A genomic X Prize

Here’s a marvelous idea: a race to sequence 100 people’s genomes in 100 days, with a nominal prize of 10 million dollars. As a tool to motivate the discovery of new technologies and gain prestige, I approve. It’s unfortunate that it is so anthropocentric, though. A similar contest to sequence 100 species genomes in 100 days would be much cooler, and would contribute far more to our understanding.

They’ve also got a second 100 genomes to sequence that will be drawn from a pool of celebrities. I have reservations there; the ones named seem to be mainly people who happen to be filthy rich (i.e., likely to donate money to feed their vanity), rather than ones that have some biological interest. If you’ve got to pick a celebrity, go for ones with specific physical attributes that will generate potentially interesting comparisons: what about sports stars and chess champions?

Of course, what defeats the whole intent of this contest is that they ought to just hand the samples to that technician on CSI, and he’d whip out the whole shebang in a half-hour.

A recommendation

Try browsing Prides and Prejudices, the musings of a sardonic high school English teacher—that’s my favorite kind!—without getting sucked in. She writes everything from a paean to the woodlouse to
modern gift-giving etiquette. (I had no idea the iPod Shuffle was so déclassé, but then I’ve been away from the dating scene for a long time; the last gift I gave my wife when she was my girlfriend might have been a sweater.)

SciAm explains hothead

You may have heard about that odd hothead mutation in Arabidopsis that seemed to be violating a few principles of basic genetics—there was an unexpectedly high frequency of revertants that suggested there might be a reservoir of conserved genetic information outside the genome. Reed Cartwright proposed an alternative explanation, that gamete selection could skew the results. Now the latest reports suggest that the bias was an artifact of foreign pollenization (which I think is interesting in itself. Life is damned good at sneaking its genes in wherever it can.)

Anyway, if that’s all gobbledygook to you, Scientific American has put up a lucid summary of the hothead affair. It’s an example of good science, where the observations and hypotheses are hammered out and refined to get a best explanation.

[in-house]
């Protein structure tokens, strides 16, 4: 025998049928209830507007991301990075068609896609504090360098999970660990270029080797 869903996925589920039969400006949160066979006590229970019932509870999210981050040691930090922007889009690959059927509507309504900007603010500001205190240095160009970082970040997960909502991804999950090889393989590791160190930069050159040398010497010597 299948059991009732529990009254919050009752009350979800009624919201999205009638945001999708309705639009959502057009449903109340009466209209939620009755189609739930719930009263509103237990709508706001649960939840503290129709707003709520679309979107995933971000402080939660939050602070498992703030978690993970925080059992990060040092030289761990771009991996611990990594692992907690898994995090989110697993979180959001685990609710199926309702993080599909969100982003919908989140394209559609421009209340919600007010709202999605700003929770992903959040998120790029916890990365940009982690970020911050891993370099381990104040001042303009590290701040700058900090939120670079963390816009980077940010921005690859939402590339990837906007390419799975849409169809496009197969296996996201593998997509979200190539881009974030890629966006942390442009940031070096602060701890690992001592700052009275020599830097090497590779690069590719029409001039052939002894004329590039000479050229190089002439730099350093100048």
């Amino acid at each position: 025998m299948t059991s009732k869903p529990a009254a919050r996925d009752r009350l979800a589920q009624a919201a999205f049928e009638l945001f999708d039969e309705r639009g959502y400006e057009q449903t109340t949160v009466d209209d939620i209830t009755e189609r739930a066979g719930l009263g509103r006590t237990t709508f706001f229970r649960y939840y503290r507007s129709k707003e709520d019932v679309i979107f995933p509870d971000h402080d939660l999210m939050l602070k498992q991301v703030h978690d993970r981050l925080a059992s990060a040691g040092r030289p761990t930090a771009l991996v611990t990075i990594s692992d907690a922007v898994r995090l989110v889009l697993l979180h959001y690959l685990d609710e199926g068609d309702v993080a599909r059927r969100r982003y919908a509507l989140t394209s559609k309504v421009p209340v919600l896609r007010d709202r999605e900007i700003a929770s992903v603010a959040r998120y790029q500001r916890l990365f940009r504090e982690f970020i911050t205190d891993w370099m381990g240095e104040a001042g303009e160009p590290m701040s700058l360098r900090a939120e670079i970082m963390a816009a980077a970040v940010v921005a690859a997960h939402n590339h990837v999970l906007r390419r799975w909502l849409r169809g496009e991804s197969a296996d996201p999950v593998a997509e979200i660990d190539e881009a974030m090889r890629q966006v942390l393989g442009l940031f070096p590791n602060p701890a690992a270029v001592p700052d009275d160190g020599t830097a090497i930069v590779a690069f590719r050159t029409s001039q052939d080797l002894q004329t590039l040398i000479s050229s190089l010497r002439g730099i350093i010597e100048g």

Drinking Liberally is cancelled this week in Morris. If you’re really hard up, you could go to the DL in Minneapolis, but really, why would you want to? We’ve got Al Franken, star of TV and radio, founder of the Midwest Values PAC, and best-selling author entertaining us at a DFL fundraiser here in our little town, so we’re a much more exciting place than that urban mess to the east. I think there are still tickets available, but I know they were going fast a few days ago—call Jeff Lamberty at (320) 585-5646 if you’re interested. Nope, sorry, you were too late. Sold out! Good for the Stevens County DFL!


Also, on Friday, from 11-2, the Al Franken show will be broadcast from Edson Auditorium on the UMM campus. If you can’t be here this evening, you can catch a little whiff of the Morris mystique (no, that’s not the swine farm or the ethanol plant) by tuning in to Air America tomorrow.

Dodos of your own

You may recall that I reviewed Flock of Dodos last week—it’s good, you should all see it if you can. The movie now has a distributor, so maybe you can. Unfortunately, this isn’t a release for private use yet, so what you need to do is get an institution to fork over $345. Yeah, that’s steep, but it includes public performance rights. Maybe you could convince your local university to get it for a Darwin Day showing…? Recoup the cost by selling tickets?